A rumor about helicopters disinfecting cities just won’t die; misinformation demands our vigilance

March 31, 2020
Category: Fact-Checking,IFCN

Fact-checkers around the world have encountered a specific odd chain message about COVID-19 that has nothing to do with false cures or who is immune. It’s about helicopters. And, quite often, it talks about not one but five of them.

The CoronaVirusFacts / DatosCoronaVirus alliance, coordinated by the International Fact-Checking Network since January, will update its database for the third time this week, adding more than 600 debunked falsehoods and surpassing  2,000 pieces of misinformation worldwide.

Among these hoaxes, fact-checkers have encountered this enduring rumor: Helicopters are going to spread “pesticides” in our cities so we better stay home.

Fact-checkers of almost 20 countries have reported that there is no plan, in any city, to use helicopters to spread — from the sky — products against the novel coronavirus. However, over the past three weeks, this rumor has been debunked in the Netherlands, the United States, Turkey, Argentina, Guatemala, Venezuela, Spain, Sri Lanka, Taiwan, Italy, Malaysia, the United Arab Emirates, South Africa, Uruguay, Pakistan, Nepal, the United Kingdom, and Morocco. The list is not exhaustive.

Alliance member Nieuwscheckers tried to retrace (in Dutch) the origin of this hoax and found that it first appeared in Italy, one of the countries most affected by the pandemic, on March 10. The oldest message found on WhatsApp said in Italian: “From 11 pm to 5 am, a helicopter will pass to disinfect everything. I beg you to not leave your clothes and shoes outside and most of all watch out for your dogs!”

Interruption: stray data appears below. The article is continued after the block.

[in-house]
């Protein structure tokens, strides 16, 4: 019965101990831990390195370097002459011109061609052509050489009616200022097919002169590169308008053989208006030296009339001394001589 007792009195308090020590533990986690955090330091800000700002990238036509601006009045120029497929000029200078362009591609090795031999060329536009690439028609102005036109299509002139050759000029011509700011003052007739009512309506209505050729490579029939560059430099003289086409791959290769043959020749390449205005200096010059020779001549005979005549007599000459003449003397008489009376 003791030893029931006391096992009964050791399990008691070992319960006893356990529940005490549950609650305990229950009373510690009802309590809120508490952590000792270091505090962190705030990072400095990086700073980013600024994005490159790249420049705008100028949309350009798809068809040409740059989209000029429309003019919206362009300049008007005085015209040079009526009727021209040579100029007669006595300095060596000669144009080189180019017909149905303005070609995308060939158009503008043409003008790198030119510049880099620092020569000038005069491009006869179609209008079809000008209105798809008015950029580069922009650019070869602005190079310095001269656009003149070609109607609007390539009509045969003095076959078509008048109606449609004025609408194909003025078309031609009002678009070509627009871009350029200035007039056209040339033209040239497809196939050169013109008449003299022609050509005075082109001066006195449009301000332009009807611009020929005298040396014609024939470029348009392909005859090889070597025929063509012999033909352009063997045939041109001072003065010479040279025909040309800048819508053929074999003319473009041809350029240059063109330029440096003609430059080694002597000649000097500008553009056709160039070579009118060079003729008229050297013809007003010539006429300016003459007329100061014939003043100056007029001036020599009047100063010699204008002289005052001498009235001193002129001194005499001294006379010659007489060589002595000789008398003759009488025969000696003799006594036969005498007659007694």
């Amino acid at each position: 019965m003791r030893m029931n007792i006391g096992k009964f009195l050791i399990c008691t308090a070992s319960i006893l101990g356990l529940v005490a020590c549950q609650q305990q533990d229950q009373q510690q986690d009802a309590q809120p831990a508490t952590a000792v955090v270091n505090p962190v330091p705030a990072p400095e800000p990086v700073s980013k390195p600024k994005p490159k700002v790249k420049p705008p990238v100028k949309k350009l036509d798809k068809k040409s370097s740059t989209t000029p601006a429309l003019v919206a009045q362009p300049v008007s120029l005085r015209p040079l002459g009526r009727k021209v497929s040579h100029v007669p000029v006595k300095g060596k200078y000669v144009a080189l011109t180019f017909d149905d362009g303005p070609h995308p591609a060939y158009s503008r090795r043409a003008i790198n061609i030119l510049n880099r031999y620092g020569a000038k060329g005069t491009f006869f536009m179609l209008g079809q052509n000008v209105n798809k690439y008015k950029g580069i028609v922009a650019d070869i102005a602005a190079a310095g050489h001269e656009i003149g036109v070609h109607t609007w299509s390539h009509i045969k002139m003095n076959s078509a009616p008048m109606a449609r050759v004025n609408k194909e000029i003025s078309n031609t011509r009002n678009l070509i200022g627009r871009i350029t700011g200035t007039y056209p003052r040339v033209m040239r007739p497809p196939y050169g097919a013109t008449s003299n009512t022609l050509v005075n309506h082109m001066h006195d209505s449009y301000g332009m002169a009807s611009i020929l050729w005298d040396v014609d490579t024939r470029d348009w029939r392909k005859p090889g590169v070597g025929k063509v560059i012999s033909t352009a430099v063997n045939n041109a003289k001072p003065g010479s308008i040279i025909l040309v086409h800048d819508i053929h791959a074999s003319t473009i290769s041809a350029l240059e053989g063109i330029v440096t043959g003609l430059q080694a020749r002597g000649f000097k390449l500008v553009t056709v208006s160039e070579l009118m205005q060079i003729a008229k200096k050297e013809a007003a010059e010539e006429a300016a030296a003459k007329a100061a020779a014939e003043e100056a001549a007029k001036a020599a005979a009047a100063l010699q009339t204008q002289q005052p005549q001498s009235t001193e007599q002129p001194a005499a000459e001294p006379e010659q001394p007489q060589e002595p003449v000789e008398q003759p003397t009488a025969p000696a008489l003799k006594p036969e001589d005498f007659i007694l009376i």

Four days later, a similar text landed in Malaga, Spain, this time mentioning “Five helicopters.” No one has ever seen them but the same story arrived in Spanish-speaking South America, in Turkey and in Taiwan.

This is a perfect illustration of what “infodemic” is, the expression curated in February by Tedros Adhanom Ghebreyesus, the director-general of the World Health Organization.

Just like viruses, misinformation knows no borders, especially during such a crisis. And it has become just another part of the shared reality we are living in, alongside confinement and constant hand-washing.

Ways to help

The good news is that we can definitely do something about it. Just like we wash our hands to fight the pandemic, we can scrub our chats to contain the infodemic. In replies to a viral tweet about the helicopter hoax spreading in family group chats, people have been sharing screenshots of debunking the rumor.

Several articles, from Quartz, BuzzFeed News and the Conversation, are full of tips on how to talk to those who share false content. Here are some  guidelines:

  • Assess the situation. Do you have the time and energy to get into the conversation? How receptive will the person be? Is it an acquaintance on Facebook who has no reason to trust you, or a relative who knows you and generally believes what you say? Is the post seen by many people? Those questions can help you decide whether to intervene or not.
  • Keep it positive and non-confrontational. We know that watching falsehoods spread is frustrating. However, you’re probably not going to convince anyone by scolding them or shaming them. Try not to pinpoint someone.
  • Be humble. No matter how informed and educated you are, you are not immune from falling for a hoax. Acknowledge this when you respond. Use “we,” not “you”: “There are so many things that can fool us. We should be careful.”
  • Ask questions. The first question you should ask someone who shares misinformation is: “Where did you find this information?” This might lead them to question the source and find another one. You might also say: “I don’t know this source, have you seen this anywhere else?”

Happy scrubbing!